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Title: Functional reserve and sex differences during exercise to exhaustion revealed by post-exercise ischaemia and repeated supramaximal exercise
Authors: Martin-Rincon, Marcos 
Gelabert-Rebato, Miriam 
Perez-Valera, Mario 
Galván Alvarez, Víctor 
Morales-Álamo, David 
Dorado, Cecilia 
Boushel, Robert 
Hallen, Jostein
Calbet, José A. 
Keywords: Accumulated Oxygen Deficit
Anaerobic Energy-Release
Promote Central Fatigue
Human Skeletal-Muscle
Sprint Exercise, et al
Issue Date: 2021
Project: Desarrollo y Caracterización Molecular de Un Nuevo Modelo de Precondicionamiento Remoto 
Identificacion E Integracion de Nuevos Factores Moleculares, Fisiologicos y Bioelectricos Determinantes Del Rendimiento en El Ejercicio de Sprint 
Estudio longitudinal de los efectos de una modificación intensiva del estilo de vida en la composición corporal e indicadores bioquímicos y moleculares de salud en pacientes con sobrepeso y obesidad: aplicación para la evaluación fisiológica de rutas y sistemas de monitorización del esfuerzo 
Regulación de la oxidación de ácidos grasos durante la recuperación de ejercicios extenuantes. El papel de la FiO2 y los Radicales Libres 
Journal: Journal of Physiology 
Abstract: Key points Females have lower fatigability than males during single limb isometric and dynamic contractions, but whether sex-differences exist during high-intensity whole-body exercise remains unknown. This study shows that males and females respond similarly to repeated supramaximal whole-body exercise, and that at task failure a large functional reserve remains in both sexes. Using post-exercise ischaemia with repeated exercise, we have shown that this functional reserve depends on the glycolytic component of substrate-level phosphorylation and is almost identical in both sexes. Metaboreflex activation during post-exercise ischaemia and the O-2 debt per kg of active lean mass are also similar in males and females after supramaximal exercise. Females have a greater capacity to extract oxygen during repeated supramaximal exercise and reach lower PETCO2, experiencing a larger drop in brain oxygenation than males, without apparent negative repercussion on performance. Females had no faster recovery of performance after accounting for sex differences in lean mass. The purpose of this study was to ascertain what mechanisms explain sex differences at task failure and to determine whether males and females have a functional reserve at exhaustion. Exercise performance, cardiorespiratory variables, oxygen deficit, and brain and muscle oxygenation were determined in 18 males and 18 females (21-36 years old) in two sessions consisting of three bouts of constant-power exercise at 120% of V?O2max until exhaustion interspaced by 20 s recovery periods. In one of the two sessions, the circulation of both legs was occluded instantaneously (300 mmHg) during the recovery periods. Females had a higher muscle O-2 extraction during fatiguing supramaximal exercise than males. Metaboreflex activation, and lean mass-adjusted O-2 deficit and debt were similar in males and females. Compared to males, females reached lower PETCO2 and brain oxygenation during supramaximal exercise, without apparent negative consequences on performance. After the occlusions, males and females were able to restart exercising at 120% of V?O2max, revealing a similar functional reserve, which depends on glycolytic component of substrate-level phosphorylation and its rate of utilization. After ischaemia, muscle O-2 extraction was increased, and muscle V?O2 was similarly reduced in males and females. The physiological response to repeated supramaximal exercise to exhaustion is remarkably similar in males and females when differences in lean mass are considered. Both sexes fatigue with a large functional reserve, which depends on the glycolytic energy supply, yet females have higher oxygen extraction capacity, but reduced PETCO2 and brain oxygenation.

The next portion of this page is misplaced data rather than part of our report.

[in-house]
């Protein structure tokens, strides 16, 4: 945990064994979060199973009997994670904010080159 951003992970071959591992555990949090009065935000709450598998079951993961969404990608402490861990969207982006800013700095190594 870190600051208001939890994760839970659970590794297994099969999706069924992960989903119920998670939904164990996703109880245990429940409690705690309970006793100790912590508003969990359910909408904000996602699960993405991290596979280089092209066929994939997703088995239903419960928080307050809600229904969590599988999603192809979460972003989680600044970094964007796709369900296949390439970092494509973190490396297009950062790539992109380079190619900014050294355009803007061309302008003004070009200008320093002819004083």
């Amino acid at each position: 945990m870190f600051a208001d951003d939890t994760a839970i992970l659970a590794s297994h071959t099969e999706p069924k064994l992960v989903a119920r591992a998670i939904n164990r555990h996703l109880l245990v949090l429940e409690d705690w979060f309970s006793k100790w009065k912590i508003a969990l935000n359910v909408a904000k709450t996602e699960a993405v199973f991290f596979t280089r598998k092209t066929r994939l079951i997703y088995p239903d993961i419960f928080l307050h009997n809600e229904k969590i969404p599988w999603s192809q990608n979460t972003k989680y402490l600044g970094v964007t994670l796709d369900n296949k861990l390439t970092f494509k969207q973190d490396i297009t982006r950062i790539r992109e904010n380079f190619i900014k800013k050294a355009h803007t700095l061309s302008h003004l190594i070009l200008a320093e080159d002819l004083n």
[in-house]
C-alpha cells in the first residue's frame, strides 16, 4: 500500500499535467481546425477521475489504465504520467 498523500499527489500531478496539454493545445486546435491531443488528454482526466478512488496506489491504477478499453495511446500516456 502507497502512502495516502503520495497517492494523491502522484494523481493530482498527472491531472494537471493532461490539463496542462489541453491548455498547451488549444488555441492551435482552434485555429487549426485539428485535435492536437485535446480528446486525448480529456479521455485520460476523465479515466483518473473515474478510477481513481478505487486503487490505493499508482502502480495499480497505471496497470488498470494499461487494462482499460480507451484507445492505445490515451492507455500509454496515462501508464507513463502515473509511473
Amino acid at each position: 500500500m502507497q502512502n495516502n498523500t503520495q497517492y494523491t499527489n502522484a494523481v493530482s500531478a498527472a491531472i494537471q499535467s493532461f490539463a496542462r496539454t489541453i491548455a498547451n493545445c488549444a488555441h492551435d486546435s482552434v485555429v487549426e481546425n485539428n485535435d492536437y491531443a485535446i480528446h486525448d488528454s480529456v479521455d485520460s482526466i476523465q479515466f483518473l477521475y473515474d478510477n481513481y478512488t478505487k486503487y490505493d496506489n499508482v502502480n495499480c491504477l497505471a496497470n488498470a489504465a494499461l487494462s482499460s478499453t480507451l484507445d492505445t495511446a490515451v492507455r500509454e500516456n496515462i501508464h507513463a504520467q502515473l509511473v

ISSN: 0022-3751
DOI: 10.1113/JP281293
Source: Journal of Physiology [ISSN 0022-3751], (2021)
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